I was the one who wrote the comment you quoted.
Quick answer: A 0day is burned when the exploit is used too often or haphazardly, resulting in it being discovered and patched. Virtually every time a 0day is used, it risks being burned. Using a 0day more sparingly and cautiously can increase its shelf life. The idiom intends to compare a 0day to a non-renewable resource like combustible fuel that loses its value when used up.
This likely originates from the idiom burn your bridges:
To destroy one's path, connections, reputation, opportunities, etc., particularly intentionally.
What is a 0day?
A 0day is an exploitable vulnerability that is not publicly known. When a 0day is discovered, it can be turned into a working, "weaponized" exploit. Like all vulnerabilities, if it is discovered in public, it will usually be patched and fixed, making it so the exploit no longer works. Every time you use an exploit, you necessarily transmit valuable information to a system that you do not control (yet). If the system is being extensively monitored, the exploit technique may be discovered and with it, the necessarily knowledge to fix the vulnerability and roll out patches to all affected systems.
What does it mean to "burn" one?
I was the one who wrote the comment you are referencing. To "burn" a 0day is slang for using it either too often or using it in a high-risk situation where it is likely that it will be discovered because of its use. Like combustible fuel, once used up or "burned", a 0day will no longer hold the same value (both in monetary terms* and tactical terms). It stops being a 0day once it is no longer in private hands.
Friends may let you "borrow" a 0day to use yourself, under the condition that you do not burn it. This means they are telling you that you can use it, but they are trusting you to be very careful not to use it in a way that makes it likely that it will be found and fixed, depriving access to it.
Someone might decide to disclose the 0day suddenly in public. Especially when it's not done using coordinated disclosure, it's often called dropping a 0day, which will also burn the 0day. This is a bit uncommon but not unheard of. A few years ago on IRC, a guy joined and informed us of a remote code execution vulnerability in TeamViewer that involved sending malicious WinHelp files (which contain Visual Basic code) or something along those lines. Since the first place he disclosed that was in the middle of a general security-related IRC, he was burning a 0day by dropping it.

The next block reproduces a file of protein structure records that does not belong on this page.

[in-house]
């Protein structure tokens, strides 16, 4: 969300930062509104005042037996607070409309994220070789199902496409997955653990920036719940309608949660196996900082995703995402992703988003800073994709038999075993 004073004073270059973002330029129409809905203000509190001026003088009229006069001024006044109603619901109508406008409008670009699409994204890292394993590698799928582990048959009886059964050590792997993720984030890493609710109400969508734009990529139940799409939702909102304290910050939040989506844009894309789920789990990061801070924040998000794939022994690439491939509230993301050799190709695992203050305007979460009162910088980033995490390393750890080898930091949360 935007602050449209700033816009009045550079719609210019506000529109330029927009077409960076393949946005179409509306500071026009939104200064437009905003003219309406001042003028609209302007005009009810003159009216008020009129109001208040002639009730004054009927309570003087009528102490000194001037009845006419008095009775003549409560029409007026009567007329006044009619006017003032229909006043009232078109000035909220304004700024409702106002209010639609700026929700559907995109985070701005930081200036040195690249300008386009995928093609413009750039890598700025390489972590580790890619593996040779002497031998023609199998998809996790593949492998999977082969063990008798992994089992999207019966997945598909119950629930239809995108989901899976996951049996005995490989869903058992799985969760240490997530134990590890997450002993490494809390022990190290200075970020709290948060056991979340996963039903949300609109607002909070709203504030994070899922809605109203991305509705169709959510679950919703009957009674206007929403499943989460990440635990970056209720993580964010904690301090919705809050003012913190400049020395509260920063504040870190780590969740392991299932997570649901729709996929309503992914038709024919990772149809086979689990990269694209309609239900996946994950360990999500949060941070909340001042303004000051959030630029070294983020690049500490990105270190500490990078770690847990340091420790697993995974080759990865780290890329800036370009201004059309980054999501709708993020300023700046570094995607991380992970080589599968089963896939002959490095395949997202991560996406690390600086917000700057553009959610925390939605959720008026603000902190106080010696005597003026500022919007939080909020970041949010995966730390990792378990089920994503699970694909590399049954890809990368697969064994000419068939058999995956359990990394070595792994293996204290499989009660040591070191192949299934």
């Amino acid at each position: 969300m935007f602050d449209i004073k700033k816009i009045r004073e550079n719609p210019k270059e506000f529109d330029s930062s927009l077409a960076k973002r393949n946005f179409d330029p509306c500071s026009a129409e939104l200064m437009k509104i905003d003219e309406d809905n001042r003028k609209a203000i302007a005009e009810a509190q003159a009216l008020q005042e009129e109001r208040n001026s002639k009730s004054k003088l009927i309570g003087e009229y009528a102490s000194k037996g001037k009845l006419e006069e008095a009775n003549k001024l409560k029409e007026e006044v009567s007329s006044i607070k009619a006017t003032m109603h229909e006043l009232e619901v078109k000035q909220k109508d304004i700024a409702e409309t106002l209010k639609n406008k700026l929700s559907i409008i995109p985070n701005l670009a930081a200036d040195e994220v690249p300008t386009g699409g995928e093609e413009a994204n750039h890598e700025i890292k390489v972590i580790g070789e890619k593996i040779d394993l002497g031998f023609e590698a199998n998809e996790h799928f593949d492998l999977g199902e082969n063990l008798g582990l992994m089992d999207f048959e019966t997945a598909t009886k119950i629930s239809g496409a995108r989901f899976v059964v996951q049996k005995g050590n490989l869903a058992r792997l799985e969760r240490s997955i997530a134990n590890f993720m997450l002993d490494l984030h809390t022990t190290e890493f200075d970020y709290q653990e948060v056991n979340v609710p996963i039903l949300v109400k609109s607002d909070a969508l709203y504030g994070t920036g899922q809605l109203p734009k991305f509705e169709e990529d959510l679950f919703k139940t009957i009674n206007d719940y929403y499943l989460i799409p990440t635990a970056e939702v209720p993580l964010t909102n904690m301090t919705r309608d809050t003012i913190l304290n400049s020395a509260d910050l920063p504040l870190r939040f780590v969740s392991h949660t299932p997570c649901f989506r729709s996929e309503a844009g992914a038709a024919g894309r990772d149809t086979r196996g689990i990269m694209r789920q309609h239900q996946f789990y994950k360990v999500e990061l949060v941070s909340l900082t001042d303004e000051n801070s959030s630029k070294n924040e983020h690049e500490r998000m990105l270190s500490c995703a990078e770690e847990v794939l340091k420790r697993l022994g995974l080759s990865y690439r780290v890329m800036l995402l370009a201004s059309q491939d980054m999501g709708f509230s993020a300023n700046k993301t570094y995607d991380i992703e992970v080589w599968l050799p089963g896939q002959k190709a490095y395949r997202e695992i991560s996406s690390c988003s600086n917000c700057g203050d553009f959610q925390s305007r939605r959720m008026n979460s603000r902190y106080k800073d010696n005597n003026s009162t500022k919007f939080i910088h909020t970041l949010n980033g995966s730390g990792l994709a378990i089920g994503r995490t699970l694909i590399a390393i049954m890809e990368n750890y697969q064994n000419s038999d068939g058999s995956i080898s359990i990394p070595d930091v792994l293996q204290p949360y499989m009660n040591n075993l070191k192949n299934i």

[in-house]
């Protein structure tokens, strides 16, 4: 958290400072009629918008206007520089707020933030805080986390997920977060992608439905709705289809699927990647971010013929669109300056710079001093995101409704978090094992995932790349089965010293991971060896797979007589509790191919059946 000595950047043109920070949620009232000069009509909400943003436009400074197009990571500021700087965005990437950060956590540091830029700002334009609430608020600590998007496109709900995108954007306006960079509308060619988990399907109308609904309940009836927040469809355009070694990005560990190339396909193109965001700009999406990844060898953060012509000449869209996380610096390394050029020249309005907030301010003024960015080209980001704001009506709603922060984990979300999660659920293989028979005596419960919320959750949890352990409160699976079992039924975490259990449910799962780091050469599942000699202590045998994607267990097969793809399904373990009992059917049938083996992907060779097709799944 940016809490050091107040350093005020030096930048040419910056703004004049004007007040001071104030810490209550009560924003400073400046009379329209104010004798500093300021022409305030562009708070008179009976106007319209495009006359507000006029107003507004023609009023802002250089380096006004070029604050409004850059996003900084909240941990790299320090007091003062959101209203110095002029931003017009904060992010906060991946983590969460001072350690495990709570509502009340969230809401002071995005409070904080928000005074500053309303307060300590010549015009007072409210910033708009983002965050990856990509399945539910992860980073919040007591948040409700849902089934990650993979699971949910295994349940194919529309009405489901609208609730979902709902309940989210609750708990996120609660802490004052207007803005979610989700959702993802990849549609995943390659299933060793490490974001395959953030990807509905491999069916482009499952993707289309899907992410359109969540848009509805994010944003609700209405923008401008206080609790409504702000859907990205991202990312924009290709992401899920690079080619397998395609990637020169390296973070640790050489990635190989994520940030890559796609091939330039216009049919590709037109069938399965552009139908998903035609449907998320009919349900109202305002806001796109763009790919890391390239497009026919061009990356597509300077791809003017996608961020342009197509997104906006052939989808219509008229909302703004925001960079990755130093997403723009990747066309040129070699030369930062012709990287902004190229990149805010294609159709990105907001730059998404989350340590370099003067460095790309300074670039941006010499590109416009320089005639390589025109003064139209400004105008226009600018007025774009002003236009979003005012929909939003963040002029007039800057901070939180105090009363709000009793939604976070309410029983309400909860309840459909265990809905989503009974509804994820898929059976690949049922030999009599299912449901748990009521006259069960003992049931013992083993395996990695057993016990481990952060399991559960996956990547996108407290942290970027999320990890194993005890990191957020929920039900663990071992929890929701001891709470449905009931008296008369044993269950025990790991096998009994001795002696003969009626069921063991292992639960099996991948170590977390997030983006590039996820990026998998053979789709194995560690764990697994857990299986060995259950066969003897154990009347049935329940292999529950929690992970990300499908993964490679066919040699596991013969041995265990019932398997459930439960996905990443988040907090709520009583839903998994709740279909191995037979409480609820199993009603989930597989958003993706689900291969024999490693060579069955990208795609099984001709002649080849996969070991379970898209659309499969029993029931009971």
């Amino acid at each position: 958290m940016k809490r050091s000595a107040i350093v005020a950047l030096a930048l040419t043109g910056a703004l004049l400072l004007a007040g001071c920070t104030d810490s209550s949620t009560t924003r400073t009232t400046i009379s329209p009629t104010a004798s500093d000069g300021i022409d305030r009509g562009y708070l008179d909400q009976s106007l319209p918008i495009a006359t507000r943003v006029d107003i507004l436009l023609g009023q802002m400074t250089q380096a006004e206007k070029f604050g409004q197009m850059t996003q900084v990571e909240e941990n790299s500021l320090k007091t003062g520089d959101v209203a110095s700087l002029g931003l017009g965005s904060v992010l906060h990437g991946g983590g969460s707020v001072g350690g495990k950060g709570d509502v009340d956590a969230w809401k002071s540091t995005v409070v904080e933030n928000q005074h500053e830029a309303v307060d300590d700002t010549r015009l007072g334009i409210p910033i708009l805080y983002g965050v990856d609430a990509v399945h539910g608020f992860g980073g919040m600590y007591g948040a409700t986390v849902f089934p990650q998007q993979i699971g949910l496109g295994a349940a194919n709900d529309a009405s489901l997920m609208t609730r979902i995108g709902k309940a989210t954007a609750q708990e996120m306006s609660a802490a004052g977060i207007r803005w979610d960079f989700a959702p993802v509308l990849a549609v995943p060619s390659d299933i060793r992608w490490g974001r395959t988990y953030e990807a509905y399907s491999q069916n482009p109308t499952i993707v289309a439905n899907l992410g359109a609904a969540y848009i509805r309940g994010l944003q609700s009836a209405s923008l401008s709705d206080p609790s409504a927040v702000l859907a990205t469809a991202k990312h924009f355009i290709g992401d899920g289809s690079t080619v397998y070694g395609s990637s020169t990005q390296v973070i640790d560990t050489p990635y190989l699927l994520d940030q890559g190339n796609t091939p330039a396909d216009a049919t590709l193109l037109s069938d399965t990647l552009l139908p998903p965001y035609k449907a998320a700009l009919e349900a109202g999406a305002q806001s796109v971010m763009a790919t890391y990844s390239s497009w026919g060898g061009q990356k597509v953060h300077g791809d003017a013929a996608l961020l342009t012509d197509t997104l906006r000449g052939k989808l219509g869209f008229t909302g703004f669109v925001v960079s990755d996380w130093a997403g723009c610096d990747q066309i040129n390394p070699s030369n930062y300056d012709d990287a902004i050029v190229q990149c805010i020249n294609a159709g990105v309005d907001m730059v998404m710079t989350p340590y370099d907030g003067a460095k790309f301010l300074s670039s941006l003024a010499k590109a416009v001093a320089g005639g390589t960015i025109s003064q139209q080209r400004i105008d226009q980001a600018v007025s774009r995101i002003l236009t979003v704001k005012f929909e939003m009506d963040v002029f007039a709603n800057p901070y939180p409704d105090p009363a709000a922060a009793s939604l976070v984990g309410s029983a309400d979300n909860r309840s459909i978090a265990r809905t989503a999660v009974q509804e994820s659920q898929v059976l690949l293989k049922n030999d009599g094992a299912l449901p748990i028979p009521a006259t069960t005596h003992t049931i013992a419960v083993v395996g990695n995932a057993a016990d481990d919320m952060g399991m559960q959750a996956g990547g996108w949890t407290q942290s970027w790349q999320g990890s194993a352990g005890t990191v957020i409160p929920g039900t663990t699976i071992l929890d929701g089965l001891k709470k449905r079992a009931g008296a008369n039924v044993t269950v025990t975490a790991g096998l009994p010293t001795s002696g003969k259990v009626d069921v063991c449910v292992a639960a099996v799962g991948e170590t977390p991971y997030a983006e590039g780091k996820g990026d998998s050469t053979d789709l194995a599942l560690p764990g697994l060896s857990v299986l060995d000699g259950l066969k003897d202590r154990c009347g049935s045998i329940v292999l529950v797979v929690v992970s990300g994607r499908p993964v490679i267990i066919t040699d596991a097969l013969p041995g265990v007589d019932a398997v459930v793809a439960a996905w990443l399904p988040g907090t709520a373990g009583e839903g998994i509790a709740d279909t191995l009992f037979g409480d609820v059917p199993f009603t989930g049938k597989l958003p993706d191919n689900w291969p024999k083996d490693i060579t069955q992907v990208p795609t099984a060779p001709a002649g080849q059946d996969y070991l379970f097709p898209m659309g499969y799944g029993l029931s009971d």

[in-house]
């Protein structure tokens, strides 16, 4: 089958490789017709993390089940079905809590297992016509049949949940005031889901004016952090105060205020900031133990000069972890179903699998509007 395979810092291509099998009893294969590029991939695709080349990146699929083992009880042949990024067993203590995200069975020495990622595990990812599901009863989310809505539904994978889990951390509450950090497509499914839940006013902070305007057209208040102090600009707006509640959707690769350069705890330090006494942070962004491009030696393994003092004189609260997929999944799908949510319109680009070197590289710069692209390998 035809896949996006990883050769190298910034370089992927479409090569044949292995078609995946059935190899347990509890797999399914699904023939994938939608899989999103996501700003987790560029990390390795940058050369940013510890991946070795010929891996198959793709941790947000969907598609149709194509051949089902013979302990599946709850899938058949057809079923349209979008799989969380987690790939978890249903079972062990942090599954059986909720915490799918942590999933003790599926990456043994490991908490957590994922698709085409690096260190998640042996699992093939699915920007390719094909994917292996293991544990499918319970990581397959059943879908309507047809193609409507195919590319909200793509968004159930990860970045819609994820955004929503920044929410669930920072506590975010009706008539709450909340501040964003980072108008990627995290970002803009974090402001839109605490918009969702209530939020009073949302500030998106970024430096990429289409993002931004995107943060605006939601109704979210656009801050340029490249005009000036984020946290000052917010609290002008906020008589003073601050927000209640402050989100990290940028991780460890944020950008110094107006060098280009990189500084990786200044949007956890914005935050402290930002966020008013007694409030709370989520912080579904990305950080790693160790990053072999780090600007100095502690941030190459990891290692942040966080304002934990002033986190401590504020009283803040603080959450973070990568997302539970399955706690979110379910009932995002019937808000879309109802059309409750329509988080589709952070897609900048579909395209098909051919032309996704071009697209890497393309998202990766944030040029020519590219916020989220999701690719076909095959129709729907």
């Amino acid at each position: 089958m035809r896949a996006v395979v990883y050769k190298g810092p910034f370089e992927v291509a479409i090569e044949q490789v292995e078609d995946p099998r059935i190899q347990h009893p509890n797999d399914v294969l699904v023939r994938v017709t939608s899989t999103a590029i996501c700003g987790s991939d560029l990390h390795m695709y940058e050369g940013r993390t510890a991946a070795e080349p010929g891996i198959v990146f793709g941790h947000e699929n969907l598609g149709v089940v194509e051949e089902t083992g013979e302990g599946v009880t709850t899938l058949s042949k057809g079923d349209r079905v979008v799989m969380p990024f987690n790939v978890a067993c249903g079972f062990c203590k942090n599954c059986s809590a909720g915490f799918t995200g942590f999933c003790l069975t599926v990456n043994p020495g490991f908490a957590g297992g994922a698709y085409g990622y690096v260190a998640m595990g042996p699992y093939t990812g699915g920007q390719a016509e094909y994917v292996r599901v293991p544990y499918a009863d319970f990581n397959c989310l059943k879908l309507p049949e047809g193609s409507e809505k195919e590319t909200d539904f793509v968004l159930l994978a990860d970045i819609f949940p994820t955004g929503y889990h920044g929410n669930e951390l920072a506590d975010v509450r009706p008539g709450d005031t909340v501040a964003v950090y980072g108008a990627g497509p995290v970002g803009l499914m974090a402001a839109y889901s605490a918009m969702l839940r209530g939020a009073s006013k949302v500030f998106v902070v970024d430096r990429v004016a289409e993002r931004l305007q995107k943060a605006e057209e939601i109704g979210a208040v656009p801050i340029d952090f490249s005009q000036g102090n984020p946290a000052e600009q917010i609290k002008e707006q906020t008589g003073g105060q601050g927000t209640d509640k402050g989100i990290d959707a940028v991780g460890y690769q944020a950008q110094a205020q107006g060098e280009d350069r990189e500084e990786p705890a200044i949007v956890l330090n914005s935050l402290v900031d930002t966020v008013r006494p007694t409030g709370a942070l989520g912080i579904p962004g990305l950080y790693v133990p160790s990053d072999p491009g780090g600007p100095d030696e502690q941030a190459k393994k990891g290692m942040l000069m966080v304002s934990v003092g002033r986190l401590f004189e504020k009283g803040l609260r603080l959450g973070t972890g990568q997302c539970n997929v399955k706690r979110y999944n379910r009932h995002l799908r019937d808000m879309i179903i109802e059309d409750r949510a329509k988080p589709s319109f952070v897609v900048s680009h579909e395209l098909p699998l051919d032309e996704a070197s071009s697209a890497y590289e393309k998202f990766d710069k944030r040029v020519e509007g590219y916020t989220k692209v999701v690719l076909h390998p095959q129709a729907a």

* 0days usually have literal monetary value. A 0day can range from a thousand dollars to upwards of a million, depending on a variety of factors such as exclusivity, applicability, reliability, specificity, conditionality, etc.
How much are 0days worth?
Exploit brokers often buy or sell bugs with promises of exclusivity. For example, you can sell a bug under the condition that it is sold for the highest price to only one person, not to multiple people. That reduces the chance that it will be discovered, but it means you only get paid once. Alternatively, you could sell an exploit to as many people who want to buy it. You would have to sell it for a lower price because it will be burned very quickly, making its shelf life rather short. Obviously, when a 0day is burned, it is no longer nearly as useful since it will only work on outdated systems. The actual value depends on quite a few factors. They are worth more if they:
Work on a variety of systems.
Do not depend on a specific configuration.
Are reliable and work every time.
Are silent and do not leave traces in the logs.
Are sold to only one or a limited number of buyers.
Many contractors that deal in exploits will pay you the complete price in small sums over a period of time. If the 0day is discovered before you are paid in full, they will stop the payments. This behaves as disincentive to selling it to multiple contractors or using it frequently yourself. It essentially forces you to guarantee to them that it will remain a 0day, or you simply will not be paid in full.
Additionally, 0days are bought for more by government contractors than by random exploit brokers. You might be able to sell a complete Chrome exploit chain complete with sandbox bypass and local privilege escalation (LPE) for hundreds of thousands of dollars to Raytheon SI. The same exploit would net only a fraction of that price if you sell it to J. Random Broker on IRC. The reason is simply that corrupt governments want to be non-competitive and have ample money from tax payers to obtain exclusive vulnerabilities so they can
drone strike journalists export democracy.
How do 0days get burned?
There are many activities that can risk burning a 0day. A few examples:
Using an exploit that is unreliable and may create a coredump.
Using an exploit that is conditional and only works for some configurations.
Using an exploit that results in an event being logged.
Using an exploit against a sophisticated and paranoid target.
Simply using an exploit too often, increasing its exposure.
Giving it to or trading it with a friend who is not responsible with it.
Revealing too much about the exploit, allowing others to find the vulnerability themselves.
I do not condone selling 0days to governments or government contractors.